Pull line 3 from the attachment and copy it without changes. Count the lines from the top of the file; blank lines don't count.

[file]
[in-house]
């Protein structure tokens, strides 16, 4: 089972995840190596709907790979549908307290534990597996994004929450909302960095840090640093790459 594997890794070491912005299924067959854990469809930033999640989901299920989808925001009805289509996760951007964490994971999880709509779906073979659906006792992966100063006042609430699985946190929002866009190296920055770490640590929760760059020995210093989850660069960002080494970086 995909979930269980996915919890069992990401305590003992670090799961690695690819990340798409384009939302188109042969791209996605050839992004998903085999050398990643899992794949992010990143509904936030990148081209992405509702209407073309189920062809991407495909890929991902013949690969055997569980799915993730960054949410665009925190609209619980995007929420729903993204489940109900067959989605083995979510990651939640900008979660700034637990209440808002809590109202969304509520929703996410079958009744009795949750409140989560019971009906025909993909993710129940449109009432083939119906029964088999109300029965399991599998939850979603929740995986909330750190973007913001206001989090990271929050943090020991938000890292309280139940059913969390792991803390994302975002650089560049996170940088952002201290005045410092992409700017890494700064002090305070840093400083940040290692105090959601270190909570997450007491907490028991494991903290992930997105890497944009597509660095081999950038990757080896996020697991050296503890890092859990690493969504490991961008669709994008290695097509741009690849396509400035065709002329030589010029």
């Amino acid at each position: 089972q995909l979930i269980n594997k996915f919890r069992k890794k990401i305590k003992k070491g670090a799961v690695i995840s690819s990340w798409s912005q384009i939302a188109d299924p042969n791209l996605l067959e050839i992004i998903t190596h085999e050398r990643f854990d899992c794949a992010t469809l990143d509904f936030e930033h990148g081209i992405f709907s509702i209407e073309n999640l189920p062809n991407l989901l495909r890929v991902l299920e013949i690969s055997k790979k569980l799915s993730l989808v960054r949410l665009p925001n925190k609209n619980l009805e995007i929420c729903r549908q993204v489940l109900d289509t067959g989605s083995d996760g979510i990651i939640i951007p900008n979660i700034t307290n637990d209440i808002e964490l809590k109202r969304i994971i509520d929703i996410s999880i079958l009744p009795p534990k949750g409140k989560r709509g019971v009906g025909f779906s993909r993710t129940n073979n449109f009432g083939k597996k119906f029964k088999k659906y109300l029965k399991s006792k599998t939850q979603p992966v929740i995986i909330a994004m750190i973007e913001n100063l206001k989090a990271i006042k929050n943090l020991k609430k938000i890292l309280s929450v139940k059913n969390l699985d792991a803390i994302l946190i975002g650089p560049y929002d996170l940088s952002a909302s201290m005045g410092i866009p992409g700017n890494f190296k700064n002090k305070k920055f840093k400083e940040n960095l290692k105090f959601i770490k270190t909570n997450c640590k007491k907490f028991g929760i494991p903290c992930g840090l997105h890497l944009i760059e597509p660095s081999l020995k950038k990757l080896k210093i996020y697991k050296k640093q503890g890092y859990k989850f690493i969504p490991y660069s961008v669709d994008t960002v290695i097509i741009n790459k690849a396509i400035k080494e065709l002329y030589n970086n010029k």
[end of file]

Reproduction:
């Amino acid at each position: 089972q995909l979930i269980n594997k996915f919890r069992k890794k990401i305590k003992k070491g670090a799961v690695i995840s690819s990340w798409s912005q384009i939302a188109d299924p042969n791209l996605l067959e050839i992004i998903t190596h085999e050398r990643f854990d899992c794949a992010t469809l990143d509904f936030e930033h990148g081209i992405f709907s509702i209407e073309n999640l189920p062809n991407l989901l495909r890929v991902l299920e013949i690969s055997k790979k569980l799915s993730l989808v960054r949410l665009p925001n925190k609209n619980l009805e995007i929420c729903r549908q993204v489940l109900d289509t067959g989605s083995d996760g979510i990651i939640i951007p900008n979660i700034t307290n637990d209440i808002e964490l809590k109202r969304i994971i509520d929703i996410s999880i079958l009744p009795p534990k949750g409140k989560r709509g019971v009906g025909f779906s993909r993710t129940n073979n449109f009432g083939k597996k119906f029964k088999k659906y109300l029965k399991s006792k599998t939850q979603p992966v929740i995986i909330a994004m750190i973007e913001n100063l206001k989090a990271i006042k929050n943090l020991k609430k938000i890292l309280s929450v139940k059913n969390l699985d792991a803390i994302l946190i975002g650089p560049y929002d996170l940088s952002a909302s201290m005045g410092i866009p992409g700017n890494f190296k700064n002090k305070k920055f840093k400083e940040n960095l290692k105090f959601i770490k270190t909570n997450c640590k007491k907490f028991g929760i494991p903290c992930g840090l997105h890497l944009i760059e597509p660095s081999l020995k950038k990757l080896k210093i996020y697991k050296k640093q503890g890092y859990k989850f690493i969504p490991y660069s961008v669709d994008t960002v290695i097509i741009n790459k690849a396509i400035k080494e065709l002329y030589n970086n010029k």